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University of Iowa News Release

Jan. 29, 2004

UI Researcher Says Monkey Brains Process Communication Sounds Like Humans

New research led by a University of Iowa professor has shown for the first time that monkeys listening to calls from other monkeys have the same brain activity pattern seen in humans during language processing, giving scientists a starting point for investigating how communication and language may develop.

The study, led by Amy Poremba (left), assistant professor of psychology in the UI College of Liberal Arts and Sciences, found that monkeys process the sound of vocalizations from within their own species on the left side of the brain, just as humans process language on the left side. Previous studies had used animal behavior to suggest that this might be the case, but Poremba's study is the first to use neural imaging to show left-brain processing of species-specific sounds.

The results are published in the Jan. 29 issue of the journal Nature.

Poremba and her team studied monkeys' responses to several types of sounds including monkey calls, human voices, music, pure tones and scrambled monkey calls. Only during the monkey calls was the sound processed exclusively on the left side of the brain, Poremba said. Further, right-brain sound processing was suppressed during monkey calls, giving scientists the first concrete evidence of one mechanism for how "lateralization"-brain activity on one side or the other-occurs.

Poremba emphasized that while the study does not indicate that monkeys are capable of higher-order language, including grammar and syntax, the fact that they respond differently to sounds from their own species than to other types of sounds clearly demonstrates that communication signals between the animals are of special importance.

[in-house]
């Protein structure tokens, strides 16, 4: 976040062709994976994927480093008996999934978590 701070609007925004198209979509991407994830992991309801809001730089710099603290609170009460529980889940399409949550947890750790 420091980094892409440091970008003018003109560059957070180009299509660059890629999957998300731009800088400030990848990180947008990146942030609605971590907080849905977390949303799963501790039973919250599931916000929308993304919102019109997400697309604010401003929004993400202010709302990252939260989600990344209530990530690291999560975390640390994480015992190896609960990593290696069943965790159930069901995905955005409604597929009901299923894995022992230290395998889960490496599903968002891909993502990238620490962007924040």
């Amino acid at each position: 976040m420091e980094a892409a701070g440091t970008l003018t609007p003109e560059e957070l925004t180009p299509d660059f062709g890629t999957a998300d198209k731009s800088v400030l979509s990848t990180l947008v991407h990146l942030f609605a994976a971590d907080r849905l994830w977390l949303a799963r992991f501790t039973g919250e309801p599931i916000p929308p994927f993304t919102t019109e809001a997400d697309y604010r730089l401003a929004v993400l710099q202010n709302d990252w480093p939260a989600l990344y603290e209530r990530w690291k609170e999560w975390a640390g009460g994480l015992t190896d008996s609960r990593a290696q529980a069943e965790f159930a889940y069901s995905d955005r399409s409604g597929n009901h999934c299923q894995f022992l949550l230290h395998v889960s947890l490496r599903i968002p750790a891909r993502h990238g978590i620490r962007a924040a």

Communication is of major importance to our survival and yet we do not understand how the brain encodes this information, Poremba said. Much of human communication and language relies on learning simple auditory associations and rules. The discovery of this similarity in sound processing between monkeys and humans will facilitate further investigation into memory, language, learning problems and communicative disorders that have to do with hearing.

"By finding a specialized mechanism for communication processing in monkeys, we can start to visualize how it might occur in humans," Poremba said. "It has been extremely difficult to study the neural bases of language given that humans seem to have cornered the market on this form of communication. Finding an animal brain model of even simple communication allows for in-depth exploration of the building blocks for human language and communication. It gives us a roadmap to start studying the biological framework of how communication and possibly language evolved."

Poremba collaborated on this research with Mortimer Mishkin, Richard C. Saunders, Megan Malloy, Richard E. Carson, and Peter Herscovitch of the National Institutes of Health. This research was funded by the National Institute of Mental Health and the University of Iowa.

STORY SOURCE: University of Iowa News Services, 300 Plaza Centre One, Suite 371, Iowa City, Iowa 52242-2500.

MEDIA CONTACT: Mary Geraghty Kenyon, 319-384-0011, mary-kenyon@uiowa.edu. Program: Amy Poremba, 319-335-0372, amy-poremba@uiowa.edu